But if the falling U.S. unemployment rate is in fact caused primarily by structural factors, inflation will not be nearly as easy to control because the U.S. economy will not have an over-supply of labour to absorb, over time, as the Fed fundamentally believes. If the U.S. labour force does not, in fact, have a pent up supply of available and qualified workers in its back pocket, even a small increase in demand will create a shortage of labour. Since rising labour costs are arguably the single biggest drivers of inflation, the Fed’s monetary stimulus experiments could end up triggering higher labour costs, which choke off the very economic momentum that it is trying to create.
This high-inflation low-growth scenario is referred to as stagflation, and we last saw it in the 1970s and early 1980s. For those too young to remember, mortgage rates then were a multiple of what they are today.
Consider these employment statistics that were also shared by David Rosenberg in the same report last week:
- The jobless rate for those with a college degree fall from 4% to 3.3%. There is lots of demand for white-collar workers.
- Of the 1.4 million net new jobs created in 2013 according to the Household Survey, 85% of them required a college degree or some facsimile thereof. At the same time, demand for workers who do not fit this profile is virtually non-existent. This growing problem is referred to as a skills mismatch and it is structural, not cyclical, in nature.
- According to Fed Beige book the unemployment rate for “management, professional and related occupations” plunged from 3.7% to 2.3% in 2013. This segment accounts for a total of 55 million workers, roughly one third of working Americans. If demand continues to exceed supply for this category of worker, it is easy to envision higher-than-expected labour costs fueling higher-than-consensus inflation, referred to as ‘cost-push’ inflation, over time.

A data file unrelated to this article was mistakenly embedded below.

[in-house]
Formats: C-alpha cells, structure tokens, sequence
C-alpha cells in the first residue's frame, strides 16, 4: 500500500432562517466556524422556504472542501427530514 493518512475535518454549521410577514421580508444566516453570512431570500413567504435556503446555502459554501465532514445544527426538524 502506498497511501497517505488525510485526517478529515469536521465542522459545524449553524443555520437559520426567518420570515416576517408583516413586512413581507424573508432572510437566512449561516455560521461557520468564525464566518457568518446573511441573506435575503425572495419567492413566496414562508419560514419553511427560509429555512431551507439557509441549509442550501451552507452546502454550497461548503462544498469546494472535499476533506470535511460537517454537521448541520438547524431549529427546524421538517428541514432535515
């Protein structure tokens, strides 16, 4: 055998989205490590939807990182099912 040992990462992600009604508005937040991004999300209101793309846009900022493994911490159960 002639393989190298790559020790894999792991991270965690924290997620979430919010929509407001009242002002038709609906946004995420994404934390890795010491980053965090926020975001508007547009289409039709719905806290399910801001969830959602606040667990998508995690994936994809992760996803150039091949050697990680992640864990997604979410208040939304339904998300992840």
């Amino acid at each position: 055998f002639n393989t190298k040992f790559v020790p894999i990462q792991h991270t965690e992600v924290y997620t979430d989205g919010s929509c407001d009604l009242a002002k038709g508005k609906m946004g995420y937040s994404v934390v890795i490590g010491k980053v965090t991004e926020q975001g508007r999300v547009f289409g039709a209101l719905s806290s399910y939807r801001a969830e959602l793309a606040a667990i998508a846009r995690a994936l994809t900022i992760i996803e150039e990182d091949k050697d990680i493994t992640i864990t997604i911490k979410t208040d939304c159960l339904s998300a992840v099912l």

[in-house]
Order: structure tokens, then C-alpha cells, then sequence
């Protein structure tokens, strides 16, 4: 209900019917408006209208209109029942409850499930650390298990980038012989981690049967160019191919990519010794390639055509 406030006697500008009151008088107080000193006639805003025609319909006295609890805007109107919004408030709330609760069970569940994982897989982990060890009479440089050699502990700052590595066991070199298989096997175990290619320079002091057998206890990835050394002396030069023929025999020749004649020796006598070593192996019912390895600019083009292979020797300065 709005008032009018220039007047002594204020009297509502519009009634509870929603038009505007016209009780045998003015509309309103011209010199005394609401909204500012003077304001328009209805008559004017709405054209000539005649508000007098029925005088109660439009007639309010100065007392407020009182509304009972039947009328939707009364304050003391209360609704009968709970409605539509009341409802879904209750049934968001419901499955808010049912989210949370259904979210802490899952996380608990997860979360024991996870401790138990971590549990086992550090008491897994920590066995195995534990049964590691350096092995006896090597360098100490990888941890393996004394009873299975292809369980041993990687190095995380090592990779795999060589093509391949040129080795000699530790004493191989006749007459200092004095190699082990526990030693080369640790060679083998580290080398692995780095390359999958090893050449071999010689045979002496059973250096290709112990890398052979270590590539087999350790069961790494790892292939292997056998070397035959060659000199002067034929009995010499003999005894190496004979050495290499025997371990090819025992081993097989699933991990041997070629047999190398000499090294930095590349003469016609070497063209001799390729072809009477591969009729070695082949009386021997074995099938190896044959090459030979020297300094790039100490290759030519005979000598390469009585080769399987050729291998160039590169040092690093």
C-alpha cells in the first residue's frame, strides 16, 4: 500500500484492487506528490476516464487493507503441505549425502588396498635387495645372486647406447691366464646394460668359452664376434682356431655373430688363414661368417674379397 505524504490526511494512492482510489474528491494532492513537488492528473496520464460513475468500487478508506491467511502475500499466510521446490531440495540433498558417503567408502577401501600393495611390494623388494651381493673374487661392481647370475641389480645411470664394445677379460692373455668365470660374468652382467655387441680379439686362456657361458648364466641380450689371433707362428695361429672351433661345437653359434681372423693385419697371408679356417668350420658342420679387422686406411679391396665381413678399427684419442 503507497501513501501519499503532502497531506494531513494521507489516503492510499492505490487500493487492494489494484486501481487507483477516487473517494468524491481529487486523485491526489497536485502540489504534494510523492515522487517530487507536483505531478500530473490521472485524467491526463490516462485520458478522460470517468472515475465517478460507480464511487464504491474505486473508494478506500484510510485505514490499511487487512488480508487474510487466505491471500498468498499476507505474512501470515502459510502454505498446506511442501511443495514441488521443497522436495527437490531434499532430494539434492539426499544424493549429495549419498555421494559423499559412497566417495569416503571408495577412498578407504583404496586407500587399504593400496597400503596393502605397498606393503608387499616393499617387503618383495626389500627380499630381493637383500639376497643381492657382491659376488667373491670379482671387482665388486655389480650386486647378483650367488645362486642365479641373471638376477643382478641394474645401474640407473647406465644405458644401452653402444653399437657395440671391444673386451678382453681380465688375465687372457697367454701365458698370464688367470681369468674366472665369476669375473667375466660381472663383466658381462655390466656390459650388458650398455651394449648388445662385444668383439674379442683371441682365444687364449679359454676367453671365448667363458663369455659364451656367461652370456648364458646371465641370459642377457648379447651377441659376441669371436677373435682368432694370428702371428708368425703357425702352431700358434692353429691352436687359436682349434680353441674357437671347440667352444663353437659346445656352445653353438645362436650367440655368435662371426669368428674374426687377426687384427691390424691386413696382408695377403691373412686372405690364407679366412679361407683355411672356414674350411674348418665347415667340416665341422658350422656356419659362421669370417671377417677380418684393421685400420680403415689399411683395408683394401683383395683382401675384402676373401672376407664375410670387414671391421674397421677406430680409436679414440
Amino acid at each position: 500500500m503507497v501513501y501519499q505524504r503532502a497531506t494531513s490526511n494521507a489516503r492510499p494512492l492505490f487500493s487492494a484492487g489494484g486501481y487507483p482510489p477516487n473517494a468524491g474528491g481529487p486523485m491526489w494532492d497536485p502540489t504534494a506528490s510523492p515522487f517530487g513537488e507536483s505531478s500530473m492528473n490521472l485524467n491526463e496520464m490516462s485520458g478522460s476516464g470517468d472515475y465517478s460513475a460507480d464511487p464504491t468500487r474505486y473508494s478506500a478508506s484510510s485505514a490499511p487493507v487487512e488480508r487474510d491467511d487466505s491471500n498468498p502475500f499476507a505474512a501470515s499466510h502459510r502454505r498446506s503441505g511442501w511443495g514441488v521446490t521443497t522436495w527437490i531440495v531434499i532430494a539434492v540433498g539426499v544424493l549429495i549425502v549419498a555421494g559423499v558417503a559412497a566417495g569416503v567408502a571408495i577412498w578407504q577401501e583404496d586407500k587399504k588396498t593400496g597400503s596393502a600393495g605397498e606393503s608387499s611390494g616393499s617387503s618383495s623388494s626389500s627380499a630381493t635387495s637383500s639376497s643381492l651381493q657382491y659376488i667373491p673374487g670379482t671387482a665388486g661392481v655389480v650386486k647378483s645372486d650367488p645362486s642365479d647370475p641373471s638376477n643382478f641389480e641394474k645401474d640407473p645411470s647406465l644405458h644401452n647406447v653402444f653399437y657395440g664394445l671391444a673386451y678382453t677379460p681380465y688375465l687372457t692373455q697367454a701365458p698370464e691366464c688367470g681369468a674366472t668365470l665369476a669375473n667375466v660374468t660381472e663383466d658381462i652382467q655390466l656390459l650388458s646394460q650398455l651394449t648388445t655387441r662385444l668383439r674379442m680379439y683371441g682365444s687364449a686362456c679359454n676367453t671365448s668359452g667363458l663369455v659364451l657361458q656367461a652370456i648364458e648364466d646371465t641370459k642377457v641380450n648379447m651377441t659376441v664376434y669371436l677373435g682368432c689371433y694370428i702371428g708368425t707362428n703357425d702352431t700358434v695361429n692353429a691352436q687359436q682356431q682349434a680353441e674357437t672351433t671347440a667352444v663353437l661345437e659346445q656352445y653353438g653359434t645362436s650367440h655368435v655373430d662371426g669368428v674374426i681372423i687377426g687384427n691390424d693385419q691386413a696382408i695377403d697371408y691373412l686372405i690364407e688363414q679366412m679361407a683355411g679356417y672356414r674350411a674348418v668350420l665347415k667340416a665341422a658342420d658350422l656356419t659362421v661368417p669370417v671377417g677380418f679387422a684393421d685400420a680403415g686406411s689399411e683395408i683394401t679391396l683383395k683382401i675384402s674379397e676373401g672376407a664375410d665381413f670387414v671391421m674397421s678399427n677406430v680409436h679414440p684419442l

If the Fed is wrong in its assumption that the falling participation rate is caused by cyclical factors, its assumptions about future inflation, and its assumptions about the future path of both short- and long-term interest rates, will be wrong as well. Given that the Canadian and U.S. economies are so intertwined, if the U.S. experiences higher inflation, we will import it, and our mortgage rates will end up being higher than the consensus is forecasting today.
Even if such a scenario unfolds, it should take some time to do so. And given that the Fed remains steadfast in its approach, I still expect it to keep short-term U.S. rates at ultra-low levels for long enough to make our variable-rate mortgages the odds on favourite for saving money over the next five years. But any responsible interest-rate forecast must acknowledge contingent risks, and the evolution of the U.S. participation rate and unemployment statistics is the primary one that I see today.
Five-year Government of Canada bond yields were down three basis points last week, closing at 1.70% on Friday. Five-year fixed rates are coming down slowly and a good market rate is now offered in the 3.29% to 3.34% range, depending on the features, terms and conditions that are important to you.
Five-year variable-rate mortgages are available in the prime minus 0.55% range (which works out to 2.45% using today’s prime rate of 3.00%). I can also now offer a five-year variable at prime minus 0.60%, but with slightly more restrictive terms.
The Bottom Line: Is today’s ultra-low U.S. participation rate the cause of either cyclical or structural factors? While most experts are betting on the former, there are compelling trends in U.S. labour statistics to suggest that it may be the latter. We’ll keep an eye out as the answer to this question becomes clearer because it will play a major part in determining how fast our mortgage rates will rise in future.